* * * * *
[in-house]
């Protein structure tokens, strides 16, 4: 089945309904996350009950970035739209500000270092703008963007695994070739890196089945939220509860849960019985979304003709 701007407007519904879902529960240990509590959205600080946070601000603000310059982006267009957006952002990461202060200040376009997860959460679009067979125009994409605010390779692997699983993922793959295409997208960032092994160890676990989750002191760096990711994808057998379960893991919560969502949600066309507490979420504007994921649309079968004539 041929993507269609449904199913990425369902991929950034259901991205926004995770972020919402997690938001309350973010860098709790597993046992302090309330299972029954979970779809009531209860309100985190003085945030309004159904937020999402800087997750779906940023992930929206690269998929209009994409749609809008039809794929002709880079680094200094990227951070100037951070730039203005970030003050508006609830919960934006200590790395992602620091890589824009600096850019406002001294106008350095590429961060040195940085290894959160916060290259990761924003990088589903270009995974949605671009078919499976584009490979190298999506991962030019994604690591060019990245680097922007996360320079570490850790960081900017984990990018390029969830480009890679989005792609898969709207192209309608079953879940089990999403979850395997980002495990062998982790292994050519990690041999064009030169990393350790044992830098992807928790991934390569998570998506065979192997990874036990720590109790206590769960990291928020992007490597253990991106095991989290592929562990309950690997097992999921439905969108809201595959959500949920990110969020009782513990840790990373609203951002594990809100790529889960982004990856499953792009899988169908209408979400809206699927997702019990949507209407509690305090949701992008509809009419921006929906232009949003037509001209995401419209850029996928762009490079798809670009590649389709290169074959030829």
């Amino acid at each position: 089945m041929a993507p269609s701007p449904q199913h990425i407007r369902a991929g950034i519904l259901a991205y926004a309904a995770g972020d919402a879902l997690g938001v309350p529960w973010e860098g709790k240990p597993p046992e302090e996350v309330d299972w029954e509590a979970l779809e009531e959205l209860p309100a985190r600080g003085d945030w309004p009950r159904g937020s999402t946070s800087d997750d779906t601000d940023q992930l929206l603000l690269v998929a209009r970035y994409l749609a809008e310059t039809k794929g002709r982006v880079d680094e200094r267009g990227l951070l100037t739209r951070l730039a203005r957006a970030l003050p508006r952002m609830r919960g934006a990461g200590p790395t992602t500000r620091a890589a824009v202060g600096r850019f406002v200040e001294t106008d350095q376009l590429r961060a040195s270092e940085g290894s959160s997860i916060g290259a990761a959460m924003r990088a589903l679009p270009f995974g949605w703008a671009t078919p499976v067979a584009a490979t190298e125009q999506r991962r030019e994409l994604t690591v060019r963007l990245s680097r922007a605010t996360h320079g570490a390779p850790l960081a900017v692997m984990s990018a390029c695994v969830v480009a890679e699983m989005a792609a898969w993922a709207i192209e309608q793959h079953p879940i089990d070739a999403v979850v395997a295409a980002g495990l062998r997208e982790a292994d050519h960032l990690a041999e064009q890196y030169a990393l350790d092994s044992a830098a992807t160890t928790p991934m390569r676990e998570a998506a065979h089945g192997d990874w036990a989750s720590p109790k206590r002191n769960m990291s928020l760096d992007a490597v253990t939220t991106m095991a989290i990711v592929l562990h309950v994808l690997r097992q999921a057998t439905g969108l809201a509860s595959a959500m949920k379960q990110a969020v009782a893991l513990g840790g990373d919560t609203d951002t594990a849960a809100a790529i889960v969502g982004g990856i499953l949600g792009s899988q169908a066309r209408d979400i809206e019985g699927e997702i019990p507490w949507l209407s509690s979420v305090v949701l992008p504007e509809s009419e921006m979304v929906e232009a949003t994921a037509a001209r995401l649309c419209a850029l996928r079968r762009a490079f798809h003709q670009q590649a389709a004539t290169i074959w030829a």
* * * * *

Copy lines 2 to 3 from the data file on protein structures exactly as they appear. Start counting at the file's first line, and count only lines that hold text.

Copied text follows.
């Protein structure tokens, strides 16, 4: 089945309904996350009950970035739209500000270092703008963007695994070739890196089945939220509860849960019985979304003709 701007407007519904879902529960240990509590959205600080946070601000603000310059982006267009957006952002990461202060200040376009997860959460679009067979125009994409605010390779692997699983993922793959295409997208960032092994160890676990989750002191760096990711994808057998379960893991919560969502949600066309507490979420504007994921649309079968004539 041929993507269609449904199913990425369902991929950034259901991205926004995770972020919402997690938001309350973010860098709790597993046992302090309330299972029954979970779809009531209860309100985190003085945030309004159904937020999402800087997750779906940023992930929206690269998929209009994409749609809008039809794929002709880079680094200094990227951070100037951070730039203005970030003050508006609830919960934006200590790395992602620091890589824009600096850019406002001294106008350095590429961060040195940085290894959160916060290259990761924003990088589903270009995974949605671009078919499976584009490979190298999506991962030019994604690591060019990245680097922007996360320079570490850790960081900017984990990018390029969830480009890679989005792609898969709207192209309608079953879940089990999403979850395997980002495990062998982790292994050519990690041999064009030169990393350790044992830098992807928790991934390569998570998506065979192997990874036990720590109790206590769960990291928020992007490597253990991106095991989290592929562990309950690997097992999921439905969108809201595959959500949920990110969020009782513990840790990373609203951002594990809100790529889960982004990856499953792009899988169908209408979400809206699927997702019990949507209407509690305090949701992008509809009419921006929906232009949003037509001209995401419209850029996928762009490079798809670009590649389709290169074959030829």
């Amino acid at each position: 089945m041929a993507p269609s701007p449904q199913h990425i407007r369902a991929g950034i519904l259901a991205y926004a309904a995770g972020d919402a879902l997690g938001v309350p529960w973010e860098g709790k240990p597993p046992e302090e996350v309330d299972w029954e509590a979970l779809e009531e959205l209860p309100a985190r600080g003085d945030w309004p009950r159904g937020s999402t946070s800087d997750d779906t601000d940023q992930l929206l603000l690269v998929a209009r970035y994409l749609a809008e310059t039809k794929g002709r982006v880079d680094e200094r267009g990227l951070l100037t739209r951070l730039a203005r957006a970030l003050p508006r952002m609830r919960g934006a990461g200590p790395t992602t500000r620091a890589a824009v202060g600096r850019f406002v200040e001294t106008d350095q376009l590429r961060a040195s270092e940085g290894s959160s997860i916060g290259a990761a959460m924003r990088a589903l679009p270009f995974g949605w703008a671009t078919p499976v067979a584009a490979t190298e125009q999506r991962r030019e994409l994604t690591v060019r963007l990245s680097r922007a605010t996360h320079g570490a390779p850790l960081a900017v692997m984990s990018a390029c695994v969830v480009a890679e699983m989005a792609a898969w993922a709207i192209e309608q793959h079953p879940i089990d070739a999403v979850v395997a295409a980002g495990l062998r997208e982790a292994d050519h960032l990690a041999e064009q890196y030169a990393l350790d092994s044992a830098a992807t160890t928790p991934m390569r676990e998570a998506a065979h089945g192997d990874w036990a989750s720590p109790k206590r002191n769960m990291s928020l760096d992007a490597v253990t939220t991106m095991a989290i990711v592929l562990h309950v994808l690997r097992q999921a057998t439905g969108l809201a509860s595959a959500m949920k379960q990110a969020v009782a893991l513990g840790g990373d919560t609203d951002t594990a849960a809100a790529i889960v969502g982004g990856i499953l949600g792009s899988q169908a066309r209408d979400i809206e019985g699927e997702i019990p507490w949507l209407s509690s979420v305090v949701l992008p504007e509809s009419e921006m979304v929906e232009a949003t994921a037509a001209r995401l649309c419209a850029l996928r079968r762009a490079f798809h003709q670009q590649a389709a004539t290169i074959w030829a």